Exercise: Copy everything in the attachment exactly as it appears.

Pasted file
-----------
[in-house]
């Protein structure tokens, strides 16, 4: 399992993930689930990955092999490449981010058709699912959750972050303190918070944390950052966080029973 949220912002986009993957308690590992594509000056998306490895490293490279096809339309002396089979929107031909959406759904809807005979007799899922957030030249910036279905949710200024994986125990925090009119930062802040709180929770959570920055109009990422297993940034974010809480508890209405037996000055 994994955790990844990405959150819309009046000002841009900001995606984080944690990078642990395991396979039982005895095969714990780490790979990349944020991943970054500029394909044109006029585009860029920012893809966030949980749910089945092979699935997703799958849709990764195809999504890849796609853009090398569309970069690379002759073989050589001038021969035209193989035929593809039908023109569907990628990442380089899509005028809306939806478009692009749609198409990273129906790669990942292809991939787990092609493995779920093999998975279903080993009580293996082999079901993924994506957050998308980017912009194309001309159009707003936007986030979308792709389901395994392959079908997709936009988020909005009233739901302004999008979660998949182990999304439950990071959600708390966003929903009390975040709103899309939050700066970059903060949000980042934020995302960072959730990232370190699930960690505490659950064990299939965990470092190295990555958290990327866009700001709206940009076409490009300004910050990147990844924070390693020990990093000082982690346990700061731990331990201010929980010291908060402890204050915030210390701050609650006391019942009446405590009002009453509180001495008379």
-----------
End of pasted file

[in-house]
């Protein structure tokens, strides 16, 4: 399992993930689930990955092999490449981010058709699912959750972050303190918070944390950052966080029973 949220912002986009993957308690590992594509000056998306490895490293490279096809339309002396089979929107031909959406759904809807005979007799899922957030030249910036279905949710200024994986125990925090009119930062802040709180929770959570920055109009990422297993940034974010809480508890209405037996000055 994994955790990844990405959150819309009046000002841009900001995606984080944690990078642990395991396979039982005895095969714990780490790979990349944020991943970054500029394909044109006029585009860029920012893809966030949980749910089945092979699935997703799958849709990764195809999504890849796609853009090398569309970069690379002759073989050589001038021969035209193989035929593809039908023109569907990628990442380089899509005028809306939806478009692009749609198409990273129906790669990942292809991939787990092609493995779920093999998975279903080993009580293996082999079901993924994506957050998308980017912009194309001309159009707003936007986030979308792709389901395994392959079908997709936009988020909005009233739901302004999008979660998949182990999304439950990071959600708390966003929903009390975040709103899309939050700066970059903060949000980042934020995302960072959730990232370190699930960690505490659950064990299939965990470092190295990555958290990327866009700001709206940009076409490009300004910050990147990844924070390693020990990093000082982690346990700061731990331990201010929980010291908060402890204050915030210390701050609650006391019942009446405590009002009453509180001495008379």